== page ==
- Kenny Lin, MD, MPH
Family physicians have long recognized that gun violence is a national public health epidemic. In 2015, a coalition of nine medical, public health, and legal organizations, including the American Academy of Family Physicians and the American Bar Association, endorsed several specific recommendations for preventing firearm-related injury and death. These measures included universal criminal background checks for all firearm purchases; educating patients about gun safety and intervening in those at risk of self-harm or harm to others; improving access to mental health care; regulating civilian use of firearms with large capacity magazines; and supporting more research on evidence-based policies to prevent gun violence. A 2014 editorial in AFP also reviewed the role of primary care clinicians in counseling about gun safety based on the best available evidence.
After the February massacre of 17 people at Marjory Stoneman Douglas High School in Parkland, Florida by a 19 year-old former student wielding a legally purchased semiautomatic AR-15-style rifle, the medical editors of AFP felt that we needed to do more to empower clinicians. Surely, when the Founding Fathers endorsed the necessity of a "well-regulated Militia" in the Second Amendment to the U.S. Constitution, they did not envision mentally disturbed teenagers toting weapons with enough firepower to overwhelm entire regiments of Minutemen.
In a special editorial recently published online ahead of print, Dr. Sexton and the AFP medical editors argue that family medicine's emphasis on care of the whole person creates a duty to "confront the epidemic of violence by persons using guns." We review the evidence of the effects of firearm regulations, mental health counseling, and active shooter training on gun safety and violence. Unfortunately, evidence for many interventions remains limited:
A 2018 RAND review of U.S. studies on gun
policy published since 2003 concluded that
child-access prevention laws (e.g., safe gun storage)
reduce self-inflicted and unintentional firearm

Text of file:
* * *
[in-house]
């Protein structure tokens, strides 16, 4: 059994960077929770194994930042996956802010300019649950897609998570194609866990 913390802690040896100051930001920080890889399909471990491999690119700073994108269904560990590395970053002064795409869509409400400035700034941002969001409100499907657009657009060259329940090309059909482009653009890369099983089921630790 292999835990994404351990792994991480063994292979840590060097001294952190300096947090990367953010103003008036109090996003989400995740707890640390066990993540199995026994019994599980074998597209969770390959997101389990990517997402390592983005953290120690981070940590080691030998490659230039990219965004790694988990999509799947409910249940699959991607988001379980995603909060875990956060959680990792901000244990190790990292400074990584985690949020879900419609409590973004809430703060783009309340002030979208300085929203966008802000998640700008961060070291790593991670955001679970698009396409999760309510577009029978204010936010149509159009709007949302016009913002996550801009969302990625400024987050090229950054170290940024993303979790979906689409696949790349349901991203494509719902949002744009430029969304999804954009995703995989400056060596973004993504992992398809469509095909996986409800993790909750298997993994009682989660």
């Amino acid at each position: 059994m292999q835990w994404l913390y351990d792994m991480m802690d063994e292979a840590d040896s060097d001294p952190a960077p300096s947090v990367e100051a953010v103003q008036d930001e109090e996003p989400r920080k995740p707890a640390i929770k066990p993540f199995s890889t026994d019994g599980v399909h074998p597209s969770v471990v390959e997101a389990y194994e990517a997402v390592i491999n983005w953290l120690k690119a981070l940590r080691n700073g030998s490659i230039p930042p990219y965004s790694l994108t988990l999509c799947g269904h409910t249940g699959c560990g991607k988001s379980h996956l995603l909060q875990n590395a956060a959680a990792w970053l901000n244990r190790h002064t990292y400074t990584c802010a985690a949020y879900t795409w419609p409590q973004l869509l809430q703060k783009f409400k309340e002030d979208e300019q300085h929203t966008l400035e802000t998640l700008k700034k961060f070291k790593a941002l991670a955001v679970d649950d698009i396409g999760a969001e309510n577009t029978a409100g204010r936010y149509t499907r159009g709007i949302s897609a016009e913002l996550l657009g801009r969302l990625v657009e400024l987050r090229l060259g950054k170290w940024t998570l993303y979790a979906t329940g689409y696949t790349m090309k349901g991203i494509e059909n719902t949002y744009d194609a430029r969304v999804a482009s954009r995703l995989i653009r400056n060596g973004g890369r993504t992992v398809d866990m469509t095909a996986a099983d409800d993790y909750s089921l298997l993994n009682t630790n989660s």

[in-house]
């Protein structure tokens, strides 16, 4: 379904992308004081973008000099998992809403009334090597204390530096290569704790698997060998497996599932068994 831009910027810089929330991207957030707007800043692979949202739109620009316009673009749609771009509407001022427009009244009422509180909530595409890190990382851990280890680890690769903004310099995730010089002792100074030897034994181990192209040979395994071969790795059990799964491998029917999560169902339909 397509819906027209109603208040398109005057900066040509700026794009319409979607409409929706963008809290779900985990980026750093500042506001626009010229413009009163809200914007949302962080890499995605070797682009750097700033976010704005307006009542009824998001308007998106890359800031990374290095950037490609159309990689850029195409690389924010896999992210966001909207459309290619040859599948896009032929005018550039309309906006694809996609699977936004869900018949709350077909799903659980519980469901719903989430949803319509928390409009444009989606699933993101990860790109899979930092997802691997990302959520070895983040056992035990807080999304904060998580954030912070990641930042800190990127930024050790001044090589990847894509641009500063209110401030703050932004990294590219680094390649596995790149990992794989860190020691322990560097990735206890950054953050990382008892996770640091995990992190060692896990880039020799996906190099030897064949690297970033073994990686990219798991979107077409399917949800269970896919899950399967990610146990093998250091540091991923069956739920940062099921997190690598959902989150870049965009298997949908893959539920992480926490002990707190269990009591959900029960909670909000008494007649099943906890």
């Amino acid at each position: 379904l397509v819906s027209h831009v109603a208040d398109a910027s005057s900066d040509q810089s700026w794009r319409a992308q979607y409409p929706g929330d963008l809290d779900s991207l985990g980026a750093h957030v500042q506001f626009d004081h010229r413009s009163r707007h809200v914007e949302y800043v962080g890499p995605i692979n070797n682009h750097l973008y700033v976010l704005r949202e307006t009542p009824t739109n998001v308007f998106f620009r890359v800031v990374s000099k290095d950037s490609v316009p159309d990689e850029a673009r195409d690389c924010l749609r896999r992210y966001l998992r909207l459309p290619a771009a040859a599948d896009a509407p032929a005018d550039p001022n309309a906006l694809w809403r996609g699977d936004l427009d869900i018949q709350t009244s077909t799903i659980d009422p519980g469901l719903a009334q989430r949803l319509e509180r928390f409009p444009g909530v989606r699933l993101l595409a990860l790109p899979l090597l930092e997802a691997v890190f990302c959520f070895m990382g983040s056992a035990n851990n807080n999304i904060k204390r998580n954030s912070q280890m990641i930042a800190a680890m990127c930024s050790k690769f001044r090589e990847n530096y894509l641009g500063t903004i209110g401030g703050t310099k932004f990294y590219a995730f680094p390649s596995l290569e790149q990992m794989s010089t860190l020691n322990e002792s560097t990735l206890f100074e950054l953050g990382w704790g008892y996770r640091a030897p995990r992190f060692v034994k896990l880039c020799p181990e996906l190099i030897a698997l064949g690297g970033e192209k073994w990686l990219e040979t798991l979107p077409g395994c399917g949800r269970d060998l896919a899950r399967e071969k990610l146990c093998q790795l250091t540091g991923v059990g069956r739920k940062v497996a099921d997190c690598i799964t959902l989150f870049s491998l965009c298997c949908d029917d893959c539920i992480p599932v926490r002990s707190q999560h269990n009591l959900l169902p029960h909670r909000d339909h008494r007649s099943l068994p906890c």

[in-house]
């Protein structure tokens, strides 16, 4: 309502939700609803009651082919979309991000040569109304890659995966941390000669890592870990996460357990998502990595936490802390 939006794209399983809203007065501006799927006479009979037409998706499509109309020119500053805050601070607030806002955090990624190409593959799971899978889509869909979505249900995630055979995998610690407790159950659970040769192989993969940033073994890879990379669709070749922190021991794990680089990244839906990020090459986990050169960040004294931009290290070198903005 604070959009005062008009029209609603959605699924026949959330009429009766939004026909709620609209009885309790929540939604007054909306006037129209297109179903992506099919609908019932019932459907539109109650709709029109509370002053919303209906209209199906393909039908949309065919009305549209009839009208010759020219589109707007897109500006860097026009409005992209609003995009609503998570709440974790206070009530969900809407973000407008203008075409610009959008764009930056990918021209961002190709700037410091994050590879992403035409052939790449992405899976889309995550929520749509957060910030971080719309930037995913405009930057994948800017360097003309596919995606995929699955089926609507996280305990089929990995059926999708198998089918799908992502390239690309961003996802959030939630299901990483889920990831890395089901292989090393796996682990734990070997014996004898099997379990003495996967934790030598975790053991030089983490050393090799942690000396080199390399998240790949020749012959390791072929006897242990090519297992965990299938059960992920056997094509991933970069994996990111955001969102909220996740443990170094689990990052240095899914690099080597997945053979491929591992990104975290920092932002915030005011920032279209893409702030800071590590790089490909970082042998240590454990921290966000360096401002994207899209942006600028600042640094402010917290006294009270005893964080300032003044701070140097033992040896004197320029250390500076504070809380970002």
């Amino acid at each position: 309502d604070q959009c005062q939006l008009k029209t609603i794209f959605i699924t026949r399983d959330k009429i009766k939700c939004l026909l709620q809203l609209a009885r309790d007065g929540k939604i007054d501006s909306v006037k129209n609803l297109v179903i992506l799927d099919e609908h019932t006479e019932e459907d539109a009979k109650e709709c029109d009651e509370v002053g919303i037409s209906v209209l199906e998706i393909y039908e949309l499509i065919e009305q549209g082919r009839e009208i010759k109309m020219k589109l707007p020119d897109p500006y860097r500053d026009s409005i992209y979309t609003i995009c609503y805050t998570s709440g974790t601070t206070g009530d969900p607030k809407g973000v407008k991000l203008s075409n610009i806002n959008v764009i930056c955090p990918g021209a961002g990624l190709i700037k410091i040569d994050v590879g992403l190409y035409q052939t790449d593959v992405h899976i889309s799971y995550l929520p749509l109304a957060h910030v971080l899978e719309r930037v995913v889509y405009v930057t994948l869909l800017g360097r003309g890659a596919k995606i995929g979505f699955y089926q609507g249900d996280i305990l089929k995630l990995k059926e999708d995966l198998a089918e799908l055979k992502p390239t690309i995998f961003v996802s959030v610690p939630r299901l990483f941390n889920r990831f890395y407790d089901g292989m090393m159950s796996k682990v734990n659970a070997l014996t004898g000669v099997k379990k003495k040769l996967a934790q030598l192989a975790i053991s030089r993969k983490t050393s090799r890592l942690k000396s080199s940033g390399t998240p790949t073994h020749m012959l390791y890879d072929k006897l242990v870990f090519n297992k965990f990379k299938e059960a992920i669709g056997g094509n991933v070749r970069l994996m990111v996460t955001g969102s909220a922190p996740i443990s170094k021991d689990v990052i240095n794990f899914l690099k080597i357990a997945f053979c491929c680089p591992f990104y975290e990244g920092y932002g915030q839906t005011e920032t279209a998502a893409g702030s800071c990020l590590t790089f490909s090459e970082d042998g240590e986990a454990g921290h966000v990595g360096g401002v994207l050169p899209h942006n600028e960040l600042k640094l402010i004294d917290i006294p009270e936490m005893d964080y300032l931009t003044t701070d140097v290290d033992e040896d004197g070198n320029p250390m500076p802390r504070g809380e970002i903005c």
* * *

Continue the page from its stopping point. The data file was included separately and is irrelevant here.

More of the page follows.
deaths and nonfatal injuries among youth,
and may reduce unintentional firearm injuries
among adults. The review also found moderate
evidence that laws requiring background checks
and prohibiting firearm purchases by individuals
with mental illness reduce violent crime and
deaths. In contrast, state stand-your-ground laws
are associated with increased homicide rates.
There was insufficient evidence to determine
whether any laws prevent mass shootings.
Notably, almost two-thirds of the 36,000 firearm-related deaths in the U.S. each year are suicides, leading to our recommendation that "strategies to mitigate firearm suicides should include depression screening and nonjudgmentally asking anyone with depression whether they have a gun in the home." Useful clinical tools include the FIGHTS screening tool for adolescent firearm carrying, the SAD PERSONS suicide risk assessment scale, and the Violence Screening and Assessment of Needs tool for assessing risk of violence in military veterans.
Finally, we encourage family physicians to address the epidemic by making their voices heard in community meetings, online forums, and local publications and communicating with elected state and federal officials to advocate for funding research to study ways to reduce gun violence: "Whether it is speaking up in clinical settings, within our community, or with our elected officials, our voices can make a meaningful difference for our patients, our communities, and our nation."